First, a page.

Creating a Budget and Sticking To It Increases Your Discretionary Income

March 13, 2009 by  
Filed under Budgeting, Featured

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Creating a budget sounds like quite an easy task that even your eight-year-old could perform, but many don’t ever implement one because it does require some organization, math skills and discipline.

Budgets are the number one tool that everyone can use to keep expenses in check, track debt payoff plans, and save for that new house or car. When unexpected expenses come up, you’ll know exactly how much you can afford and where the funds will come from as well.

If translating your income and expenses is simply too difficult to do on your own, find a professional or close friend with experience performing this task. You’ll need to itemize monthly income sources and expenses, as well as account for some of the unexpected surprises that inevitably arise on occasion.

Spreadsheets are the easiest ways to outline these items, but you can also write them down by hand to at least start the process and have a plan to follow. When using a spreadsheet, such as Excel or Google Docs & Spreadsheets, use one column for income and one for expenses. You’ll also need to figure an added 10% for unexpected expenses that may arise at any time.

You must first track your expenses for at least a couple of weeks before performing this task. This includes not only set bills like your mortgage and insurance, but everyday expenses like your morning coffee or lunch. If you pay cash for everything, you’ll have to record these by hand. If you always use a credit or debit card to pay for expenses, simply print off your most recent statement and itemize the expenses shown.

Next, create a “what-if” scenario to see how your income will greatly increase by paying down your debt. This will provide a constant reminder and source of motivation to keep sending extra money every month and sticking to your debt consolidation or debt reduction plan.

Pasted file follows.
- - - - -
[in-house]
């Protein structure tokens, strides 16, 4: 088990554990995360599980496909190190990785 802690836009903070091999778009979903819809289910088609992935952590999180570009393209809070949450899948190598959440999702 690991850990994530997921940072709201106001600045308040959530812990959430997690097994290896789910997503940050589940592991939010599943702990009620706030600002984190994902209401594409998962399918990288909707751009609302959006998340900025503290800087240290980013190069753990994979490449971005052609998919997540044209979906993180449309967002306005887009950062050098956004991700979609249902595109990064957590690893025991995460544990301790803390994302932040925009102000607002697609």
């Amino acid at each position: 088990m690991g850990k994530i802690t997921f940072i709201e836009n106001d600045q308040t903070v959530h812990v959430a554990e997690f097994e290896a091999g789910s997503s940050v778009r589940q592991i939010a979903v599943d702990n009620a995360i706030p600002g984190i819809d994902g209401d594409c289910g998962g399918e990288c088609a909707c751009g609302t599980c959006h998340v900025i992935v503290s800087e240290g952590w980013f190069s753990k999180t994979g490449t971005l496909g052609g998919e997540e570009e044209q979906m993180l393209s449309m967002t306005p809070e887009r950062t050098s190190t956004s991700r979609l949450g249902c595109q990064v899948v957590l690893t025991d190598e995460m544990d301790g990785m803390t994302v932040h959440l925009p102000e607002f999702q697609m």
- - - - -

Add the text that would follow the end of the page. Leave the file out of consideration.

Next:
Subtract all of your credit card and auto loan interest, as well as 25% of any unnecessary or impulse purchases. The total of these three amounts will show you how much in unavoidable fees you’re paying each month. If this amount is higher than 10% of your monthly expenses, you need to address the problem and eliminate some of them.

Now create a budget that eliminates all of your debt payments except for your mortgage. How much does your net income increase? This is what can be accomplished by simply paying off your debt sooner!

An ideal way to pay down your debt is to stop spending on the impulse and unnecessary purchases each month, and applying this amount to your outstanding debt principal balances. Your amount owed and minimum payments will greatly decrease (though the minimum should only be utilized when things are tight and it’s absolutely necessary), and you’ll be on the way to a much higher net income. Many find that doing this one thing allows them to live at a much higher standard on even the most modest income.